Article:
Overall, the VU29 certainly isn’t the highest performing upright on the market, with a 19 lb flywheel and 24 resistance levels, it’s got enough muscle under the hood to offer a solid workout.
When checking out any exercise bike, I always like to get a sense of how heavy-duty it’ll feel during use.
Nobody wants a rickety old bike that feels like it might snap in half the second you sit on it and unfortunately, it can be kinda tough to tell how stable a bike’s gonna feel without being able to take it for a test drive.
But there are a few things you can look for.
An important spec to look at when doing this is the assembled weight.
This spec tells you exactly how much the bike weighs and as you might guess, heavier bikes are more likely to feel safe and secure during use.
And that’s because a heavier bike is going to be harder to move, meaning it won’t be wobbling around during your workouts.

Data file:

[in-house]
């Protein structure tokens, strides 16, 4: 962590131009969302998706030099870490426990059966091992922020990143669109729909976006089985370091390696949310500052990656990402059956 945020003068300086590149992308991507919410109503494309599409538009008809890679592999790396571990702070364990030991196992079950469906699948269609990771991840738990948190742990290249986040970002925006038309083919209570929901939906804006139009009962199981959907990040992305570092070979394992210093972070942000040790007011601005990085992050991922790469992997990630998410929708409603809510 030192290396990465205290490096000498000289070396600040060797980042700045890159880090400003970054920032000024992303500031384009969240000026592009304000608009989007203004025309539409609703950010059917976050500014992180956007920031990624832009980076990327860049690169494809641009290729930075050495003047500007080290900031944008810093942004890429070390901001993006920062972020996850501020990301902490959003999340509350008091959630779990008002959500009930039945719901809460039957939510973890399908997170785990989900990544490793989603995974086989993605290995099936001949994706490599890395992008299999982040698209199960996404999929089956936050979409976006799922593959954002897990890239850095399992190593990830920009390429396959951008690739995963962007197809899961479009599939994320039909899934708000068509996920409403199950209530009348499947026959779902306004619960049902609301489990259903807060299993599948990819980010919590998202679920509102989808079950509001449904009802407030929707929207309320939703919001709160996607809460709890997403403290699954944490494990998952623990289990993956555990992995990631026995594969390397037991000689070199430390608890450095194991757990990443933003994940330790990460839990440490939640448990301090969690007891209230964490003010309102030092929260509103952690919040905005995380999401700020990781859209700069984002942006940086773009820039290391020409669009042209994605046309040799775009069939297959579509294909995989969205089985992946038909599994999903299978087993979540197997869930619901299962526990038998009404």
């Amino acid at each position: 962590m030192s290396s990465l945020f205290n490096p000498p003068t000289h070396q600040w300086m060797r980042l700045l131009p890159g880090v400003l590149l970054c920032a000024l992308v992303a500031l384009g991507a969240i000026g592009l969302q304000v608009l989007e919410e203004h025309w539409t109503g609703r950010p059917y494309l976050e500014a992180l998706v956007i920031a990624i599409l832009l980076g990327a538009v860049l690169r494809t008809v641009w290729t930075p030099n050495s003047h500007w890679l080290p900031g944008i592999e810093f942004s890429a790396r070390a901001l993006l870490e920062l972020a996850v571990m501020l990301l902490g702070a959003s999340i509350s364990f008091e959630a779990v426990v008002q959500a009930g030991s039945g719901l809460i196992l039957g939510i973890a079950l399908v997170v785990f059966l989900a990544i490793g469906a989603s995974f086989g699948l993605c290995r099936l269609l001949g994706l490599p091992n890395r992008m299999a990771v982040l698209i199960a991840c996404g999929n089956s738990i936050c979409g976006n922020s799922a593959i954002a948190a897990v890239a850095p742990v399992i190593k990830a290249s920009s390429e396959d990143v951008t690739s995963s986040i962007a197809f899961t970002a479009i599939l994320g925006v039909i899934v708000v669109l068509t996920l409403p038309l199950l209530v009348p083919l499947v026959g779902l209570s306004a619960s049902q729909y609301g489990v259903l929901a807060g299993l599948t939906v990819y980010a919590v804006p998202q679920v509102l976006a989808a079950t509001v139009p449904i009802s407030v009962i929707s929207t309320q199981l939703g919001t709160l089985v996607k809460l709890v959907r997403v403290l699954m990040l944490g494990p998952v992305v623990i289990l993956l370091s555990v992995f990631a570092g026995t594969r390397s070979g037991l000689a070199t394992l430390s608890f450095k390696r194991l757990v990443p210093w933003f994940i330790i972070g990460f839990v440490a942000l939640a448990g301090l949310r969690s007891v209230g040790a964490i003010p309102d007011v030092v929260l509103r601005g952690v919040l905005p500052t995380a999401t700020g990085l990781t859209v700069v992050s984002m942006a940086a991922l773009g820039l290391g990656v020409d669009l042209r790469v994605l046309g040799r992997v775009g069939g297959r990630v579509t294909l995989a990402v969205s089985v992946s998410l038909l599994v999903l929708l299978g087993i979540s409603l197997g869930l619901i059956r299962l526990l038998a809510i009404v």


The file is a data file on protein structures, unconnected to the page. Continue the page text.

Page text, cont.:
That said, NordicTrack throws a monkey wrench into things by not providing us with their products’ assembled weights.
Instead, they tell us the “in box” weights of all their products.
This is a little different because this value includes the weight of any packaging, meaning the in box weight is higher than the true assembled weight of the bike.
But hey, we gotta work with what we’re given here.
The VU29 comes with an in box weight of 115 lb, so if we subtract 15- 20 lb or so (being conservative) we’re left with an upright that weighs somewhere around 100 lb.
Which is reasonable given the weight of the flywheel and the size of the console.
Assuming our estimations are more or less accurate, an assembled weight of around 100 lb isn’t bad for an upright bike.
It’s much lighter than the 130 lb assembled weight of Sole’s LCB (to be fair, most uprights are much lighter than this bike), but it’s still quite a bit heavier-duty than the U618 and its 83 lb assembled weight.
So again, somewhere in the middle here.
I also like to compare weight limits because this is just another measure of how robust a bike is – and with seeing higher limits being a good thing.
The VU29 comes with a weight capacity of 325 lb, which is quite good for a home upright bike in this price range (where most fall somewhere in the 300 – 350 lb range).
Overall, I think the VU29 scores pretty well when it comes to this department – it isn’t the heaviest-duty upright on the market or anything, but it’s robust enough to offer a stable feel and strong enough to handle users of all sizes.